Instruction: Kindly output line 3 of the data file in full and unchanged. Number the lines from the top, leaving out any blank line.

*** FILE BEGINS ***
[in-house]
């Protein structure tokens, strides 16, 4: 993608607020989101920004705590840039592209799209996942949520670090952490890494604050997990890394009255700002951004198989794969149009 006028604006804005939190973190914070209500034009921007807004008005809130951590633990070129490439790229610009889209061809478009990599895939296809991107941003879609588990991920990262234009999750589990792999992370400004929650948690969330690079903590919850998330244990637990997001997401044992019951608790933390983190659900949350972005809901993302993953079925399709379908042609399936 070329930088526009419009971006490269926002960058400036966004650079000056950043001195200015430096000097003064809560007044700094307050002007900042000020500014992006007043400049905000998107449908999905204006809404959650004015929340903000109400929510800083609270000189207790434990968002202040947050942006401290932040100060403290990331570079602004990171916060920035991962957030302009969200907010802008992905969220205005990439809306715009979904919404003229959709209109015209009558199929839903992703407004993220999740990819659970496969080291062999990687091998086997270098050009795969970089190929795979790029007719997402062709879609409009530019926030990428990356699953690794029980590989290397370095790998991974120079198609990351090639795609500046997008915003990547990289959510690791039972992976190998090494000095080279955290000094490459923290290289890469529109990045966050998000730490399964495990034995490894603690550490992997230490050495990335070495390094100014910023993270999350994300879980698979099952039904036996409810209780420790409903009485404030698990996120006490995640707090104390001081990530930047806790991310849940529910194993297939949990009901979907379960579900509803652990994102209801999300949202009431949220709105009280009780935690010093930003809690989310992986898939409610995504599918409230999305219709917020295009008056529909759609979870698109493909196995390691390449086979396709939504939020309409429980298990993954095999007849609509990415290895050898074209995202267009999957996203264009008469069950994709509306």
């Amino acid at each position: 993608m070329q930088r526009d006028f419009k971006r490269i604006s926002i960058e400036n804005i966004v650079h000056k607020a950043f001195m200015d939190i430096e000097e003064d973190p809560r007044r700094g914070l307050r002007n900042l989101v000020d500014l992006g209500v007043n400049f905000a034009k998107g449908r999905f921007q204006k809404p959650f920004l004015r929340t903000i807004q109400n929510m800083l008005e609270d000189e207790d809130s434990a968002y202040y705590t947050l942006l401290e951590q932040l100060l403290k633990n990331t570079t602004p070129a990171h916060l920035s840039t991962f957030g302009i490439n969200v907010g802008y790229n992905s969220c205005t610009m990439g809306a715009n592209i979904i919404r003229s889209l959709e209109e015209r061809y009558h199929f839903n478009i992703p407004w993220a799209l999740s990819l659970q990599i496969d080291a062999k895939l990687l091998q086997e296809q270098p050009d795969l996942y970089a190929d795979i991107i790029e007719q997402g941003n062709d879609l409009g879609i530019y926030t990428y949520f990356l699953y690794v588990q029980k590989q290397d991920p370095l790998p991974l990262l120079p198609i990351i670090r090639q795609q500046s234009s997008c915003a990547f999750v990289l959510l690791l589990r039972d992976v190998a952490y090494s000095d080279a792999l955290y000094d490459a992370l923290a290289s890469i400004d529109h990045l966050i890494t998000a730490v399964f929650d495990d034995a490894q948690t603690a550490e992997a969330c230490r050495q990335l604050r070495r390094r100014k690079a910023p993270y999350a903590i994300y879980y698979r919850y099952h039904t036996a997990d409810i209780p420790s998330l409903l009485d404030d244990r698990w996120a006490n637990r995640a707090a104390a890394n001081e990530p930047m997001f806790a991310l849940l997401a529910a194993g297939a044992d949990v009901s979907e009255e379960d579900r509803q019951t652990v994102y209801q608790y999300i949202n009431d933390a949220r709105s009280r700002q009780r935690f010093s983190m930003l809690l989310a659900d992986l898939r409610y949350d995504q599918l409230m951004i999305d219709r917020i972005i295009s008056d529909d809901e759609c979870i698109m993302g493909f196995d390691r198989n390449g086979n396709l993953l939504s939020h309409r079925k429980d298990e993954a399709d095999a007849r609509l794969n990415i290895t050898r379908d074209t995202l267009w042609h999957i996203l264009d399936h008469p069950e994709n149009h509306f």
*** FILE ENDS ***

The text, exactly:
């Amino acid at each position: 993608m070329q930088r526009d006028f419009k971006r490269i604006s926002i960058e400036n804005i966004v650079h000056k607020a950043f001195m200015d939190i430096e000097e003064d973190p809560r007044r700094g914070l307050r002007n900042l989101v000020d500014l992006g209500v007043n400049f905000a034009k998107g449908r999905f921007q204006k809404p959650f920004l004015r929340t903000i807004q109400n929510m800083l008005e609270d000189e207790d809130s434990a968002y202040y705590t947050l942006l401290e951590q932040l100060l403290k633990n990331t570079t602004p070129a990171h916060l920035s840039t991962f957030g302009i490439n969200v907010g802008y790229n992905s969220c205005t610009m990439g809306a715009n592209i979904i919404r003229s889209l959709e209109e015209r061809y009558h199929f839903n478009i992703p407004w993220a799209l999740s990819l659970q990599i496969d080291a062999k895939l990687l091998q086997e296809q270098p050009d795969l996942y970089a190929d795979i991107i790029e007719q997402g941003n062709d879609l409009g879609i530019y926030t990428y949520f990356l699953y690794v588990q029980k590989q290397d991920p370095l790998p991974l990262l120079p198609i990351i670090r090639q795609q500046s234009s997008c915003a990547f999750v990289l959510l690791l589990r039972d992976v190998a952490y090494s000095d080279a792999l955290y000094d490459a992370l923290a290289s890469i400004d529109h990045l966050i890494t998000a730490v399964f929650d495990d034995a490894q948690t603690a550490e992997a969330c230490r050495q990335l604050r070495r390094r100014k690079a910023p993270y999350a903590i994300y879980y698979r919850y099952h039904t036996a997990d409810i209780p420790s998330l409903l009485d404030d244990r698990w996120a006490n637990r995640a707090a104390a890394n001081e990530p930047m997001f806790a991310l849940l997401a529910a194993g297939a044992d949990v009901s979907e009255e379960d579900r509803q019951t652990v994102y209801q608790y999300i949202n009431d933390a949220r709105s009280r700002q009780r935690f010093s983190m930003l809690l989310a659900d992986l898939r409610y949350d995504q599918l409230m951004i999305d219709r917020i972005i295009s008056d529909d809901e759609c979870i698109m993302g493909f196995d390691r198989n390449g086979n396709l993953l939504s939020h309409r079925k429980d298990e993954a399709d095999a007849r609509l794969n990415i290895t050898r379908d074209t995202l267009w042609h999957i996203l264009d399936h008469p069950e994709n149009h509306f």